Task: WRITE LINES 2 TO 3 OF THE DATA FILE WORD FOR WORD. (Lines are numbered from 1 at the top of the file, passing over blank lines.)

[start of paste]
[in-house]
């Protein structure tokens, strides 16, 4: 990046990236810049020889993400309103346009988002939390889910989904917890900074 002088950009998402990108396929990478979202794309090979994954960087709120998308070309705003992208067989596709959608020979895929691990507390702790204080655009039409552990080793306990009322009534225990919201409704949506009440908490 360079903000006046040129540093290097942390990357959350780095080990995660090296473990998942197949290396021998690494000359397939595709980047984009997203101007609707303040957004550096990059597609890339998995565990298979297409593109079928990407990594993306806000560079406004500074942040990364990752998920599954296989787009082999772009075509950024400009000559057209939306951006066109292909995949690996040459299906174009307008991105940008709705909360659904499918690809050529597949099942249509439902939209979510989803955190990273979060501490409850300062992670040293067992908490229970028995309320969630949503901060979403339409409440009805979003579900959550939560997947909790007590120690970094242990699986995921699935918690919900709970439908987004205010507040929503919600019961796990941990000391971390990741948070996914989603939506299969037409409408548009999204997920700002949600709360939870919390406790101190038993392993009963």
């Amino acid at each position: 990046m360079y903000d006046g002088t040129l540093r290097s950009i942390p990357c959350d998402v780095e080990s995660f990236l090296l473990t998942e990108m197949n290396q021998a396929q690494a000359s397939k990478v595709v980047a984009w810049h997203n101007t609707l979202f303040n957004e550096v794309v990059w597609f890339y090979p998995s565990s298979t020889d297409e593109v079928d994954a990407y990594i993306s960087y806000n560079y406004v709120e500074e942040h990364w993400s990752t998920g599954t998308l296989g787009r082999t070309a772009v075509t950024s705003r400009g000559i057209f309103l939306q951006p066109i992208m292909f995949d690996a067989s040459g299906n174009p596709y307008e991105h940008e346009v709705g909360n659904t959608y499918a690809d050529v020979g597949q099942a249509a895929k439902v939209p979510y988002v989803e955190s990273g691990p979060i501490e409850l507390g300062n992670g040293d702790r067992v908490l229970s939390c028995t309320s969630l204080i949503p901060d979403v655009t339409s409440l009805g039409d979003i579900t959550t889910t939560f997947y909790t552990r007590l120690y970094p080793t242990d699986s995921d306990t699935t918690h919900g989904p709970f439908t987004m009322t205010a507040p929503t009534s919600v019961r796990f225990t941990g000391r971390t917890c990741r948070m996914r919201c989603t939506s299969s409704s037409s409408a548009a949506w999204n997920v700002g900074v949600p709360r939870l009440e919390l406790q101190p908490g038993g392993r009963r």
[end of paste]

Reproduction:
């Protein structure tokens, strides 16, 4: 990046990236810049020889993400309103346009988002939390889910989904917890900074 002088950009998402990108396929990478979202794309090979994954960087709120998308070309705003992208067989596709959608020979895929691990507390702790204080655009039409552990080793306990009322009534225990919201409704949506009440908490 360079903000006046040129540093290097942390990357959350780095080990995660090296473990998942197949290396021998690494000359397939595709980047984009997203101007609707303040957004550096990059597609890339998995565990298979297409593109079928990407990594993306806000560079406004500074942040990364990752998920599954296989787009082999772009075509950024400009000559057209939306951006066109292909995949690996040459299906174009307008991105940008709705909360659904499918690809050529597949099942249509439902939209979510989803955190990273979060501490409850300062992670040293067992908490229970028995309320969630949503901060979403339409409440009805979003579900959550939560997947909790007590120690970094242990699986995921699935918690919900709970439908987004205010507040929503919600019961796990941990000391971390990741948070996914989603939506299969037409409408548009999204997920700002949600709360939870919390406790101190038993392993009963």
């Amino acid at each position: 990046m360079y903000d006046g002088t040129l540093r290097s950009i942390p990357c959350d998402v780095e080990s995660f990236l090296l473990t998942e990108m197949n290396q021998a396929q690494a000359s397939k990478v595709v980047a984009w810049h997203n101007t609707l979202f303040n957004e550096v794309v990059w597609f890339y090979p998995s565990s298979t020889d297409e593109v079928d994954a990407y990594i993306s960087y806000n560079y406004v709120e500074e942040h990364w993400s990752t998920g599954t998308l296989g787009r082999t070309a772009v075509t950024s705003r400009g000559i057209f309103l939306q951006p066109i992208m292909f995949d690996a067989s040459g299906n174009p596709y307008e991105h940008e346009v709705g909360n659904t959608y499918a690809d050529v020979g597949q099942a249509a895929k439902v939209p979510y988002v989803e955190s990273g691990p979060i501490e409850l507390g300062n992670g040293d702790r067992v908490l229970s939390c028995t309320s969630l204080i949503p901060d979403v655009t339409s409440l009805g039409d979003i579900t959550t889910t939560f997947y909790t552990r007590l120690y970094p080793t242990d699986s995921d306990t699935t918690h919900g989904p709970f439908t987004m009322t205010a507040p929503t009534s919600v019961r796990f225990t941990g000391r971390t917890c990741r948070m996914r919201c989603t939506s299969s409704s037409s409408a548009a949506w999204n997920v700002g900074v949600p709360r939870l009440e919390l406790q101190p908490g038993g392993r009963r």